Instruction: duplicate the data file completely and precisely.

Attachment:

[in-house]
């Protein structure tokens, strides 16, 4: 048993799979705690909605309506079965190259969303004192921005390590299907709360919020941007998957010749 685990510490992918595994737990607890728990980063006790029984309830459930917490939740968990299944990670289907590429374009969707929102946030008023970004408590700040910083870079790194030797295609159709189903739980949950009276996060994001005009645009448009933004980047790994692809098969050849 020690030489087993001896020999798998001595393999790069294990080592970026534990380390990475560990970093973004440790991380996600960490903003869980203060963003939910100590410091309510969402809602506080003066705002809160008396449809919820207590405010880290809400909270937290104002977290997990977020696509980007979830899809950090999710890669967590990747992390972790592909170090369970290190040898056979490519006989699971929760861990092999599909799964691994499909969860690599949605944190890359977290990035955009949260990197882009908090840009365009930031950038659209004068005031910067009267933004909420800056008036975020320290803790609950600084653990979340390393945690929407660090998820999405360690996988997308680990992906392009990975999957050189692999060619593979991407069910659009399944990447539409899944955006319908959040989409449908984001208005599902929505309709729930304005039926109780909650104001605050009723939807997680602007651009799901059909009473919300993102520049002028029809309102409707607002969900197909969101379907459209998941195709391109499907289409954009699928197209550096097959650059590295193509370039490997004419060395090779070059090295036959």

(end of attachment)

[in-house]
């Protein structure tokens, strides 16, 4: 048993799979705690909605309506079965190259969303004192921005390590299907709360919020941007998957010749 685990510490992918595994737990607890728990980063006790029984309830459930917490939740968990299944990670289907590429374009969707929102946030008023970004408590700040910083870079790194030797295609159709189903739980949950009276996060994001005009645009448009933004980047790994692809098969050849 020690030489087993001896020999798998001595393999790069294990080592970026534990380390990475560990970093973004440790991380996600960490903003869980203060963003939910100590410091309510969402809602506080003066705002809160008396449809919820207590405010880290809400909270937290104002977290997990977020696509980007979830899809950090999710890669967590990747992390972790592909170090369970290190040898056979490519006989699971929760861990092999599909799964691994499909969860690599949605944190890359977290990035955009949260990197882009908090840009365009930031950038659209004068005031910067009267933004909420800056008036975020320290803790609950600084653990979340390393945690929407660090998820999405360690996988997308680990992906392009990975999957050189692999060619593979991407069910659009399944990447539409899944955006319908959040989409449908984001208005599902929505309709729930304005039926109780909650104001605050009723939807997680602007651009799901059909009473919300993102520049002028029809309102409707607002969900197909969101379907459209998941195709391109499907289409954009699928197209550096097959650059590295193509370039490997004419060395090779070059090295036959």